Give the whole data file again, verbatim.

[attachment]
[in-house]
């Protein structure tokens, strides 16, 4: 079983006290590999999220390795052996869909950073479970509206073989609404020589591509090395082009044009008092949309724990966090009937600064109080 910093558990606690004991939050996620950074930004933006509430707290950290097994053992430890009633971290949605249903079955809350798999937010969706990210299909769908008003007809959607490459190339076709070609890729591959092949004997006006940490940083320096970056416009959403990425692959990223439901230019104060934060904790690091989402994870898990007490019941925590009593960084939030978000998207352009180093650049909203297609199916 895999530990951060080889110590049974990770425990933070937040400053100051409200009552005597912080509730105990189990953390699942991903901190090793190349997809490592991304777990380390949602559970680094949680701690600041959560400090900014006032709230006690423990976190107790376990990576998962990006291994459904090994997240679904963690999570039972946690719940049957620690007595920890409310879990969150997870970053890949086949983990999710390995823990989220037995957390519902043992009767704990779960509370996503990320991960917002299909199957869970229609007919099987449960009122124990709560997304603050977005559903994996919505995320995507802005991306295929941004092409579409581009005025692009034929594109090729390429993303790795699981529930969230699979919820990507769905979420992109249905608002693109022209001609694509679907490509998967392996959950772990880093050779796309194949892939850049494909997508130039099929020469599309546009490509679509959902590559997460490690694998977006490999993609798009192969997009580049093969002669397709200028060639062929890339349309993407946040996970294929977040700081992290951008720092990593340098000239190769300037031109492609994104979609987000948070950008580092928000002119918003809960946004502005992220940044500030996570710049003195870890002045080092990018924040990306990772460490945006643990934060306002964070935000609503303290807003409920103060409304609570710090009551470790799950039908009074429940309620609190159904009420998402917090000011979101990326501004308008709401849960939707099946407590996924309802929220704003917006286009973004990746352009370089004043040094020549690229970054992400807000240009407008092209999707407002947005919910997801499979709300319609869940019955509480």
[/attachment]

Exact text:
[in-house]
């Protein structure tokens, strides 16, 4: 079983006290590999999220390795052996869909950073479970509206073989609404020589591509090395082009044009008092949309724990966090009937600064109080 910093558990606690004991939050996620950074930004933006509430707290950290097994053992430890009633971290949605249903079955809350798999937010969706990210299909769908008003007809959607490459190339076709070609890729591959092949004997006006940490940083320096970056416009959403990425692959990223439901230019104060934060904790690091989402994870898990007490019941925590009593960084939030978000998207352009180093650049909203297609199916 895999530990951060080889110590049974990770425990933070937040400053100051409200009552005597912080509730105990189990953390699942991903901190090793190349997809490592991304777990380390949602559970680094949680701690600041959560400090900014006032709230006690423990976190107790376990990576998962990006291994459904090994997240679904963690999570039972946690719940049957620690007595920890409310879990969150997870970053890949086949983990999710390995823990989220037995957390519902043992009767704990779960509370996503990320991960917002299909199957869970229609007919099987449960009122124990709560997304603050977005559903994996919505995320995507802005991306295929941004092409579409581009005025692009034929594109090729390429993303790795699981529930969230699979919820990507769905979420992109249905608002693109022209001609694509679907490509998967392996959950772990880093050779796309194949892939850049494909997508130039099929020469599309546009490509679509959902590559997460490690694998977006490999993609798009192969997009580049093969002669397709200028060639062929890339349309993407946040996970294929977040700081992290951008720092990593340098000239190769300037031109492609994104979609987000948070950008580092928000002119918003809960946004502005992220940044500030996570710049003195870890002045080092990018924040990306990772460490945006643990934060306002964070935000609503303290807003409920103060409304609570710090009551470790799950039908009074429940309620609190159904009420998402917090000011979101990326501004308008709401849960939707099946407590996924309802929220704003917006286009973004990746352009370089004043040094020549690229970054992400807000240009407008092209999707407002947005919910997801499979709300319609869940019955509480």